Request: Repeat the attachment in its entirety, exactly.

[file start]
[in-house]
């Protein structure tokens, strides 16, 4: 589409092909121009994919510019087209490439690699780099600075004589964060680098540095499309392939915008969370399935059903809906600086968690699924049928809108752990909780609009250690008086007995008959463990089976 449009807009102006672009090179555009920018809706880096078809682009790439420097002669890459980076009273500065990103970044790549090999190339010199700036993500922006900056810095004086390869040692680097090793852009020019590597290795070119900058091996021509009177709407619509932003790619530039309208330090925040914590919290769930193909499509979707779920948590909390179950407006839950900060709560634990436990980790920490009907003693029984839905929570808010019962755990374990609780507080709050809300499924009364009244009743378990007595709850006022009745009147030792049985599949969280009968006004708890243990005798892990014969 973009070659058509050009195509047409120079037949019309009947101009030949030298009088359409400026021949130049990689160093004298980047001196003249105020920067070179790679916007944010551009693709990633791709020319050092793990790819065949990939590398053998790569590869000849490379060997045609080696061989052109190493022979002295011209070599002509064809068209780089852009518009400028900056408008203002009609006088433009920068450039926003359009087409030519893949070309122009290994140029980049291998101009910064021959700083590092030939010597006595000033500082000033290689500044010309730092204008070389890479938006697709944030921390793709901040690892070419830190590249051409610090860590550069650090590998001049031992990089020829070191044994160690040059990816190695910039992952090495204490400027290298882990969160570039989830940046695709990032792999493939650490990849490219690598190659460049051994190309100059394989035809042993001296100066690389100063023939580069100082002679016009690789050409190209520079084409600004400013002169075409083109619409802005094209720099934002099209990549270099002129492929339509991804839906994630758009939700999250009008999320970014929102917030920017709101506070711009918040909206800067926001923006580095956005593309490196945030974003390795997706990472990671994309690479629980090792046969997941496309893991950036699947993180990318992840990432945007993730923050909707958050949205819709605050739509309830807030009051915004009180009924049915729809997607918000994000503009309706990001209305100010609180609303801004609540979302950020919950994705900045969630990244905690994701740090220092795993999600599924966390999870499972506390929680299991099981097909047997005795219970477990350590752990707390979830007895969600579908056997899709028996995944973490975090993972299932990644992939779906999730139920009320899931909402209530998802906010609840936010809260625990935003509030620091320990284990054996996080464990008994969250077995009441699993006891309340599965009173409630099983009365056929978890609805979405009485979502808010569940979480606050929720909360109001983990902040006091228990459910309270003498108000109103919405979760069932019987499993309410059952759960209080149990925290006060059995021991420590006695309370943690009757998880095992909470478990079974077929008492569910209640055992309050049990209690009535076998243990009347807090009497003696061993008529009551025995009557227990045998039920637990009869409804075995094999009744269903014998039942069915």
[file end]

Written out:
[in-house]
């Protein structure tokens, strides 16, 4: 589409092909121009994919510019087209490439690699780099600075004589964060680098540095499309392939915008969370399935059903809906600086968690699924049928809108752990909780609009250690008086007995008959463990089976 449009807009102006672009090179555009920018809706880096078809682009790439420097002669890459980076009273500065990103970044790549090999190339010199700036993500922006900056810095004086390869040692680097090793852009020019590597290795070119900058091996021509009177709407619509932003790619530039309208330090925040914590919290769930193909499509979707779920948590909390179950407006839950900060709560634990436990980790920490009907003693029984839905929570808010019962755990374990609780507080709050809300499924009364009244009743378990007595709850006022009745009147030792049985599949969280009968006004708890243990005798892990014969 973009070659058509050009195509047409120079037949019309009947101009030949030298009088359409400026021949130049990689160093004298980047001196003249105020920067070179790679916007944010551009693709990633791709020319050092793990790819065949990939590398053998790569590869000849490379060997045609080696061989052109190493022979002295011209070599002509064809068209780089852009518009400028900056408008203002009609006088433009920068450039926003359009087409030519893949070309122009290994140029980049291998101009910064021959700083590092030939010597006595000033500082000033290689500044010309730092204008070389890479938006697709944030921390793709901040690892070419830190590249051409610090860590550069650090590998001049031992990089020829070191044994160690040059990816190695910039992952090495204490400027290298882990969160570039989830940046695709990032792999493939650490990849490219690598190659460049051994190309100059394989035809042993001296100066690389100063023939580069100082002679016009690789050409190209520079084409600004400013002169075409083109619409802005094209720099934002099209990549270099002129492929339509991804839906994630758009939700999250009008999320970014929102917030920017709101506070711009918040909206800067926001923006580095956005593309490196945030974003390795997706990472990671994309690479629980090792046969997941496309893991950036699947993180990318992840990432945007993730923050909707958050949205819709605050739509309830807030009051915004009180009924049915729809997607918000994000503009309706990001209305100010609180609303801004609540979302950020919950994705900045969630990244905690994701740090220092795993999600599924966390999870499972506390929680299991099981097909047997005795219970477990350590752990707390979830007895969600579908056997899709028996995944973490975090993972299932990644992939779906999730139920009320899931909402209530998802906010609840936010809260625990935003509030620091320990284990054996996080464990008994969250077995009441699993006891309340599965009173409630099983009365056929978890609805979405009485979502808010569940979480606050929720909360109001983990902040006091228990459910309270003498108000109103919405979760069932019987499993309410059952759960209080149990925290006060059995021991420590006695309370943690009757998880095992909470478990079974077929008492569910209640055992309050049990209690009535076998243990009347807090009497003696061993008529009551025995009557227990045998039920637990009869409804075995094999009744269903014998039942069915």